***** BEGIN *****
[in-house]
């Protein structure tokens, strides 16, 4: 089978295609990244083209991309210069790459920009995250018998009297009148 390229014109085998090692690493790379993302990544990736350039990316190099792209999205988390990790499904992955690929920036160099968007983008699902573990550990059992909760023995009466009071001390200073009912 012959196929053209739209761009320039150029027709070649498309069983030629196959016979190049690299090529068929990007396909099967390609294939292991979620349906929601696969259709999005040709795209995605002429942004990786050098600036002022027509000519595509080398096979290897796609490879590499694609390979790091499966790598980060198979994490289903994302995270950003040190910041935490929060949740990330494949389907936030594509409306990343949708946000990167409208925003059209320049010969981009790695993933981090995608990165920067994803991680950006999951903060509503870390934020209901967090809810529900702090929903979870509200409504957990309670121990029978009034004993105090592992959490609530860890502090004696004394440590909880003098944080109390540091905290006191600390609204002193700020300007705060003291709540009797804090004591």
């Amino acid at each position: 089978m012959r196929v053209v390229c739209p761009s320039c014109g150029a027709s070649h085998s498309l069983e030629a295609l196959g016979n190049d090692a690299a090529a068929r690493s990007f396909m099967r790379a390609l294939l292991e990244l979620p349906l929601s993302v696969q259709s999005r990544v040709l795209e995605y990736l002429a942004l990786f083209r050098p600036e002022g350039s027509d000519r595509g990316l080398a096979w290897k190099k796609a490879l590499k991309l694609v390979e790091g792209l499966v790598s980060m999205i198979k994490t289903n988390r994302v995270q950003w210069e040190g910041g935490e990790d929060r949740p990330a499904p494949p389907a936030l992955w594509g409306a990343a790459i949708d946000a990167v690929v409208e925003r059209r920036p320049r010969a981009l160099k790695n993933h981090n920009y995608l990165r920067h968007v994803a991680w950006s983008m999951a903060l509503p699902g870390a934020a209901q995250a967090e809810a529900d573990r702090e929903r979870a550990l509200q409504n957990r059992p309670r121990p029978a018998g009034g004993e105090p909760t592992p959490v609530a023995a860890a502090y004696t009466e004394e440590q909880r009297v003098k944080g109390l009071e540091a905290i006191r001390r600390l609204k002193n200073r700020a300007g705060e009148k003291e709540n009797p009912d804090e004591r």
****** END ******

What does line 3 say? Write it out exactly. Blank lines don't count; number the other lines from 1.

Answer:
């Amino acid at each position: 089978m012959r196929v053209v390229c739209p761009s320039c014109g150029a027709s070649h085998s498309l069983e030629a295609l196959g016979n190049d090692a690299a090529a068929r690493s990007f396909m099967r790379a390609l294939l292991e990244l979620p349906l929601s993302v696969q259709s999005r990544v040709l795209e995605y990736l002429a942004l990786f083209r050098p600036e002022g350039s027509d000519r595509g990316l080398a096979w290897k190099k796609a490879l590499k991309l694609v390979e790091g792209l499966v790598s980060m999205i198979k994490t289903n988390r994302v995270q950003w210069e040190g910041g935490e990790d929060r949740p990330a499904p494949p389907a936030l992955w594509g409306a990343a790459i949708d946000a990167v690929v409208e925003r059209r920036p320049r010969a981009l160099k790695n993933h981090n920009y995608l990165r920067h968007v994803a991680w950006s983008m999951a903060l509503p699902g870390a934020a209901q995250a967090e809810a529900d573990r702090e929903r979870a550990l509200q409504n957990r059992p309670r121990p029978a018998g009034g004993e105090p909760t592992p959490v609530a023995a860890a502090y004696t009466e004394e440590q909880r009297v003098k944080g109390l009071e540091a905290i006191r001390r600390l609204k002193n200073r700020a300007g705060e009148k003291e709540n009797p009912d804090e004591r």